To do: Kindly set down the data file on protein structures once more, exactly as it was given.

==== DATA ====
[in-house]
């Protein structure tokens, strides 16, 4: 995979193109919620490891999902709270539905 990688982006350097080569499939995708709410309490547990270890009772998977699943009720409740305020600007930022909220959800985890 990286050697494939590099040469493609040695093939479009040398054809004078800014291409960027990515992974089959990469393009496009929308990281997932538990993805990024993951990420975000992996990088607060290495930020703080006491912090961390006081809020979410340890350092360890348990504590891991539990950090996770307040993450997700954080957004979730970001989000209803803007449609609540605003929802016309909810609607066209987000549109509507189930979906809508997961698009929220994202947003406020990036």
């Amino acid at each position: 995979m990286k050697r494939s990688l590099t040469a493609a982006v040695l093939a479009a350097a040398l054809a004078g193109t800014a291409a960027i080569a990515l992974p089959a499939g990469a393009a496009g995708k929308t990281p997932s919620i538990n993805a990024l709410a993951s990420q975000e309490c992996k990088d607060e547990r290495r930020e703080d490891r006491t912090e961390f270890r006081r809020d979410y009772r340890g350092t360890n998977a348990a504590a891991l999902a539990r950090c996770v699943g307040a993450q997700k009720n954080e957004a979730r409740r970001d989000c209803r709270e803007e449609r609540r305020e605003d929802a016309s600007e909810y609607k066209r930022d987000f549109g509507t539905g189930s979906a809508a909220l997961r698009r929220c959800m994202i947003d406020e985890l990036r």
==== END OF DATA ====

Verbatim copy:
[in-house]
């Protein structure tokens, strides 16, 4: 995979193109919620490891999902709270539905 990688982006350097080569499939995708709410309490547990270890009772998977699943009720409740305020600007930022909220959800985890 990286050697494939590099040469493609040695093939479009040398054809004078800014291409960027990515992974089959990469393009496009929308990281997932538990993805990024993951990420975000992996990088607060290495930020703080006491912090961390006081809020979410340890350092360890348990504590891991539990950090996770307040993450997700954080957004979730970001989000209803803007449609609540605003929802016309909810609607066209987000549109509507189930979906809508997961698009929220994202947003406020990036």
């Amino acid at each position: 995979m990286k050697r494939s990688l590099t040469a493609a982006v040695l093939a479009a350097a040398l054809a004078g193109t800014a291409a960027i080569a990515l992974p089959a499939g990469a393009a496009g995708k929308t990281p997932s919620i538990n993805a990024l709410a993951s990420q975000e309490c992996k990088d607060e547990r290495r930020e703080d490891r006491t912090e961390f270890r006081r809020d979410y009772r340890g350092t360890n998977a348990a504590a891991l999902a539990r950090c996770v699943g307040a993450q997700k009720n954080e957004a979730r409740r970001d989000c209803r709270e803007e449609r609540r305020e605003d929802a016309s600007e909810y609607k066209r930022d987000f549109g509507t539905g189930s979906a809508a909220l997961r698009r929220c959800m994202i947003d406020e985890l990036r």